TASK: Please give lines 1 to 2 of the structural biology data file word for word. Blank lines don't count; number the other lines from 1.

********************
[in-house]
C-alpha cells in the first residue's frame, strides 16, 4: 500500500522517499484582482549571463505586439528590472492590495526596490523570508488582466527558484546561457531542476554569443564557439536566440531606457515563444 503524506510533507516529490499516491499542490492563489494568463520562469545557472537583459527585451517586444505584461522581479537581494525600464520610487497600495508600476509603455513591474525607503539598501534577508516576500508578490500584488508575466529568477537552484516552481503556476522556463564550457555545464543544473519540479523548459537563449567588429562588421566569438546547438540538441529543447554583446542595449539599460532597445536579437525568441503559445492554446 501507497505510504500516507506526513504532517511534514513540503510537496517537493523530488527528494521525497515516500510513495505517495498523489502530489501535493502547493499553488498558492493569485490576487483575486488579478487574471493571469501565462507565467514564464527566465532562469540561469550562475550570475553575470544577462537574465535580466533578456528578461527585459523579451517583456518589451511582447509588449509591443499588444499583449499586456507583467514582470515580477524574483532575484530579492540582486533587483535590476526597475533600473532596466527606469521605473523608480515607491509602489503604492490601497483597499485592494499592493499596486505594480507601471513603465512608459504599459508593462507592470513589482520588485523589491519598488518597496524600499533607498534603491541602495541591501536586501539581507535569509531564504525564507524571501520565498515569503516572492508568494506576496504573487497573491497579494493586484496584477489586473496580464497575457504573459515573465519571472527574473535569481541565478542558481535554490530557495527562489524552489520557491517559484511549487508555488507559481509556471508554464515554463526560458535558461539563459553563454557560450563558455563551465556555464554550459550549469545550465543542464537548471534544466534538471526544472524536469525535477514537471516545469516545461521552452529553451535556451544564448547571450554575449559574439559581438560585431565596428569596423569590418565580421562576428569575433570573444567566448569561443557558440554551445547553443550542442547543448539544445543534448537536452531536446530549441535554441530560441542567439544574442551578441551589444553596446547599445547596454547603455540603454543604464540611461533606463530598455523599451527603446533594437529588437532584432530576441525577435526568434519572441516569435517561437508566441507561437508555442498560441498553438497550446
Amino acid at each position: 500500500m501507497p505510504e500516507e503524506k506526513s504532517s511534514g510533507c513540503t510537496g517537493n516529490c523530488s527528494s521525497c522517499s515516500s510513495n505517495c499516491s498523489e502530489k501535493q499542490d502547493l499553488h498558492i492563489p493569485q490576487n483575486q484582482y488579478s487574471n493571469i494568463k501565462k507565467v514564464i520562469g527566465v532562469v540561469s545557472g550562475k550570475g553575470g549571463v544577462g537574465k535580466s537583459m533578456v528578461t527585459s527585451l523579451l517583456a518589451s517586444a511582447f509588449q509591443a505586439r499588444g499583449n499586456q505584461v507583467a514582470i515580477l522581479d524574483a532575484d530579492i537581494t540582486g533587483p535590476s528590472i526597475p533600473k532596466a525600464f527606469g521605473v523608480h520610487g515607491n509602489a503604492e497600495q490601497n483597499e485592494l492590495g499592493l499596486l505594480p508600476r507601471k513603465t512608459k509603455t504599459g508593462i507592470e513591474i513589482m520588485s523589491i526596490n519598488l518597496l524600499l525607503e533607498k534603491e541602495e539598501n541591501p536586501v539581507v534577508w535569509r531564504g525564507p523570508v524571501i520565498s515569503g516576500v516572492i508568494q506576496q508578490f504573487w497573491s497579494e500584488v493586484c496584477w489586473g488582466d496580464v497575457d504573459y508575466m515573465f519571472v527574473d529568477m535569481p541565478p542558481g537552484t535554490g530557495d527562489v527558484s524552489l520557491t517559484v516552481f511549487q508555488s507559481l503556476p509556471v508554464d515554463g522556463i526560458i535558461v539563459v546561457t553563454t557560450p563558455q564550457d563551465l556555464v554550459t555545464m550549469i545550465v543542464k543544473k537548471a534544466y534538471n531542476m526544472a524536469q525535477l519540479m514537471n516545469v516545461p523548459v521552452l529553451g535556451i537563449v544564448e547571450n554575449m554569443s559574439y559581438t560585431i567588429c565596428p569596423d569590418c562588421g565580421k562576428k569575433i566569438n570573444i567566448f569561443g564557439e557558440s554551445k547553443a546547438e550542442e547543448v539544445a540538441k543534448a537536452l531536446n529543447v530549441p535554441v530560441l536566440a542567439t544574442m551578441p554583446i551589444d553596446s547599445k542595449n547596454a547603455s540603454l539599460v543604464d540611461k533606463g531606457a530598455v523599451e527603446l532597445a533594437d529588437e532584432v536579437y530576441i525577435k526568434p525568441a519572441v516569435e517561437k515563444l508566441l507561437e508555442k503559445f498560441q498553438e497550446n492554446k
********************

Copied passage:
[in-house]
C-alpha cells in the first residue's frame, strides 16, 4: 500500500522517499484582482549571463505586439528590472492590495526596490523570508488582466527558484546561457531542476554569443564557439536566440531606457515563444 503524506510533507516529490499516491499542490492563489494568463520562469545557472537583459527585451517586444505584461522581479537581494525600464520610487497600495508600476509603455513591474525607503539598501534577508516576500508578490500584488508575466529568477537552484516552481503556476522556463564550457555545464543544473519540479523548459537563449567588429562588421566569438546547438540538441529543447554583446542595449539599460532597445536579437525568441503559445492554446 501507497505510504500516507506526513504532517511534514513540503510537496517537493523530488527528494521525497515516500510513495505517495498523489502530489501535493502547493499553488498558492493569485490576487483575486488579478487574471493571469501565462507565467514564464527566465532562469540561469550562475550570475553575470544577462537574465535580466533578456528578461527585459523579451517583456518589451511582447509588449509591443499588444499583449499586456507583467514582470515580477524574483532575484530579492540582486533587483535590476526597475533600473532596466527606469521605473523608480515607491509602489503604492490601497483597499485592494499592493499596486505594480507601471513603465512608459504599459508593462507592470513589482520588485523589491519598488518597496524600499533607498534603491541602495541591501536586501539581507535569509531564504525564507524571501520565498515569503516572492508568494506576496504573487497573491497579494493586484496584477489586473496580464497575457504573459515573465519571472527574473535569481541565478542558481535554490530557495527562489524552489520557491517559484511549487508555488507559481509556471508554464515554463526560458535558461539563459553563454557560450563558455563551465556555464554550459550549469545550465543542464537548471534544466534538471526544472524536469525535477514537471516545469516545461521552452529553451535556451544564448547571450554575449559574439559581438560585431565596428569596423569590418565580421562576428569575433570573444567566448569561443557558440554551445547553443550542442547543448539544445543534448537536452531536446530549441535554441530560441542567439544574442551578441551589444553596446547599445547596454547603455540603454543604464540611461533606463530598455523599451527603446533594437529588437532584432530576441525577435526568434519572441516569435517561437508566441507561437508555442498560441498553438497550446